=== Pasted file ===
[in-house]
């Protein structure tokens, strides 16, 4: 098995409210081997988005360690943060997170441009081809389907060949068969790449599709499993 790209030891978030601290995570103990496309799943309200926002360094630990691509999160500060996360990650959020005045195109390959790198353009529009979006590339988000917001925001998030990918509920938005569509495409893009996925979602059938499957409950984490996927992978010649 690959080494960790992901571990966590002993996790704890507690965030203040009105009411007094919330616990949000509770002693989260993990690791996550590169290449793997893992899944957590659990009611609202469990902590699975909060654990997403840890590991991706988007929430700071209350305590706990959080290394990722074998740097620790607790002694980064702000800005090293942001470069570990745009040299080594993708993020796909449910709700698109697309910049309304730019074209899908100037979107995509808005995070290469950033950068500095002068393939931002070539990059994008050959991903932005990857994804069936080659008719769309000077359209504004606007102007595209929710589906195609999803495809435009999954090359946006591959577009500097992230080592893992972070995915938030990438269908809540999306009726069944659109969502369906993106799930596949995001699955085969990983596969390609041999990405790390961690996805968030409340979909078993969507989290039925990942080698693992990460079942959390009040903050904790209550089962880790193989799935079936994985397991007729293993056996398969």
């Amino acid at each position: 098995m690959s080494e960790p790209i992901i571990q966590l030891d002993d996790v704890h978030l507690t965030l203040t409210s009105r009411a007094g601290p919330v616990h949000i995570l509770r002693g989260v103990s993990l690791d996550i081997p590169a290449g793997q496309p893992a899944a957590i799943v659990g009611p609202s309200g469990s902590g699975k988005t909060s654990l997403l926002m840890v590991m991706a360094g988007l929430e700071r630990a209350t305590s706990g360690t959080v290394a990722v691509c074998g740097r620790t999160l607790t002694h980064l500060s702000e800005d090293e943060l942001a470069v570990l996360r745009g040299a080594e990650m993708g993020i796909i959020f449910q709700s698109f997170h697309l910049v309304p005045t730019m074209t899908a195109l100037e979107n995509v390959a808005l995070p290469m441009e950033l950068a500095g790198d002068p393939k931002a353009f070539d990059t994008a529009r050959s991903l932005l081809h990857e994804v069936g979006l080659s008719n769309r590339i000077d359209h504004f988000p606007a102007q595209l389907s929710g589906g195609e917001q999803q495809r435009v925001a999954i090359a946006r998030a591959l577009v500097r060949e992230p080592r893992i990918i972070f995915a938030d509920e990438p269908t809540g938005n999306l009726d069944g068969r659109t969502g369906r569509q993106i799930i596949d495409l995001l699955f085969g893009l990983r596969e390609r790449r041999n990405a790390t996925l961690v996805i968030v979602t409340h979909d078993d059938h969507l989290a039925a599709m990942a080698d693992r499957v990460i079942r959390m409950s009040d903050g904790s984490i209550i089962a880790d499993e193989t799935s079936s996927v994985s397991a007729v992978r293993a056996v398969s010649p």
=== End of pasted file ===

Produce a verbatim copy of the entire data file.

[in-house]
């Protein structure tokens, strides 16, 4: 098995409210081997988005360690943060997170441009081809389907060949068969790449599709499993 790209030891978030601290995570103990496309799943309200926002360094630990691509999160500060996360990650959020005045195109390959790198353009529009979006590339988000917001925001998030990918509920938005569509495409893009996925979602059938499957409950984490996927992978010649 690959080494960790992901571990966590002993996790704890507690965030203040009105009411007094919330616990949000509770002693989260993990690791996550590169290449793997893992899944957590659990009611609202469990902590699975909060654990997403840890590991991706988007929430700071209350305590706990959080290394990722074998740097620790607790002694980064702000800005090293942001470069570990745009040299080594993708993020796909449910709700698109697309910049309304730019074209899908100037979107995509808005995070290469950033950068500095002068393939931002070539990059994008050959991903932005990857994804069936080659008719769309000077359209504004606007102007595209929710589906195609999803495809435009999954090359946006591959577009500097992230080592893992972070995915938030990438269908809540999306009726069944659109969502369906993106799930596949995001699955085969990983596969390609041999990405790390961690996805968030409340979909078993969507989290039925990942080698693992990460079942959390009040903050904790209550089962880790193989799935079936994985397991007729293993056996398969």
């Amino acid at each position: 098995m690959s080494e960790p790209i992901i571990q966590l030891d002993d996790v704890h978030l507690t965030l203040t409210s009105r009411a007094g601290p919330v616990h949000i995570l509770r002693g989260v103990s993990l690791d996550i081997p590169a290449g793997q496309p893992a899944a957590i799943v659990g009611p609202s309200g469990s902590g699975k988005t909060s654990l997403l926002m840890v590991m991706a360094g988007l929430e700071r630990a209350t305590s706990g360690t959080v290394a990722v691509c074998g740097r620790t999160l607790t002694h980064l500060s702000e800005d090293e943060l942001a470069v570990l996360r745009g040299a080594e990650m993708g993020i796909i959020f449910q709700s698109f997170h697309l910049v309304p005045t730019m074209t899908a195109l100037e979107n995509v390959a808005l995070p290469m441009e950033l950068a500095g790198d002068p393939k931002a353009f070539d990059t994008a529009r050959s991903l932005l081809h990857e994804v069936g979006l080659s008719n769309r590339i000077d359209h504004f988000p606007a102007q595209l389907s929710g589906g195609e917001q999803q495809r435009v925001a999954i090359a946006r998030a591959l577009v500097r060949e992230p080592r893992i990918i972070f995915a938030d509920e990438p269908t809540g938005n999306l009726d069944g068969r659109t969502g369906r569509q993106i799930i596949d495409l995001l699955f085969g893009l990983r596969e390609r790449r041999n990405a790390t996925l961690v996805i968030v979602t409340h979909d078993d059938h969507l989290a039925a599709m990942a080698d693992r499957v990460i079942r959390m409950s009040d903050g904790s984490i209550i089962a880790d499993e193989t799935s079936s996927v994985s397991a007729v992978r293993a056996v398969s010649p």